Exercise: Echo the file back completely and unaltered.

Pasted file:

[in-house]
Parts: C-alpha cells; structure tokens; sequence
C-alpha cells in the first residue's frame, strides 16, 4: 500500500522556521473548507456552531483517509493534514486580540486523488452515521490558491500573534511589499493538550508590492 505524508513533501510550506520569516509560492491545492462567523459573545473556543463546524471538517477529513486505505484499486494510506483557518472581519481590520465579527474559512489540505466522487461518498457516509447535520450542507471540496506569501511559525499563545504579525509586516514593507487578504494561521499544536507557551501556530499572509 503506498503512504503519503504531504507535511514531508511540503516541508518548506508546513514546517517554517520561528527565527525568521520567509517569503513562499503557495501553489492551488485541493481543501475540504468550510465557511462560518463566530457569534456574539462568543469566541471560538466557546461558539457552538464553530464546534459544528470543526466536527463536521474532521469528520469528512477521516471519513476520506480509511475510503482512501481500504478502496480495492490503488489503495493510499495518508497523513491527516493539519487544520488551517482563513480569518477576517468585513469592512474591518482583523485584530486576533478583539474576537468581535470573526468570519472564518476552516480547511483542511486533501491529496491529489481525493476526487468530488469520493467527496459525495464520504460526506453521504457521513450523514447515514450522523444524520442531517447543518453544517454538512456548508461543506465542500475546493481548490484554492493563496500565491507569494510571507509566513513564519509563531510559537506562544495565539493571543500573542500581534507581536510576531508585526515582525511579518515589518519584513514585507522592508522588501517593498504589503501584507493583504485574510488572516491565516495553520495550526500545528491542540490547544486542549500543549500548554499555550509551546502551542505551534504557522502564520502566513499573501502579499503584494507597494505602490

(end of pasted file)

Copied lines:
[in-house]
Parts: C-alpha cells; structure tokens; sequence
C-alpha cells in the first residue's frame, strides 16, 4: 500500500522556521473548507456552531483517509493534514486580540486523488452515521490558491500573534511589499493538550508590492 505524508513533501510550506520569516509560492491545492462567523459573545473556543463546524471538517477529513486505505484499486494510506483557518472581519481590520465579527474559512489540505466522487461518498457516509447535520450542507471540496506569501511559525499563545504579525509586516514593507487578504494561521499544536507557551501556530499572509 503506498503512504503519503504531504507535511514531508511540503516541508518548506508546513514546517517554517520561528527565527525568521520567509517569503513562499503557495501553489492551488485541493481543501475540504468550510465557511462560518463566530457569534456574539462568543469566541471560538466557546461558539457552538464553530464546534459544528470543526466536527463536521474532521469528520469528512477521516471519513476520506480509511475510503482512501481500504478502496480495492490503488489503495493510499495518508497523513491527516493539519487544520488551517482563513480569518477576517468585513469592512474591518482583523485584530486576533478583539474576537468581535470573526468570519472564518476552516480547511483542511486533501491529496491529489481525493476526487468530488469520493467527496459525495464520504460526506453521504457521513450523514447515514450522523444524520442531517447543518453544517454538512456548508461543506465542500475546493481548490484554492493563496500565491507569494510571507509566513513564519509563531510559537506562544495565539493571543500573542500581534507581536510576531508585526515582525511579518515589518519584513514585507522592508522588501517593498504589503501584507493583504485574510488572516491565516495553520495550526500545528491542540490547544486542549500543549500548554499555550509551546502551542505551534504557522502564520502566513499573501502579499503584494507597494505602490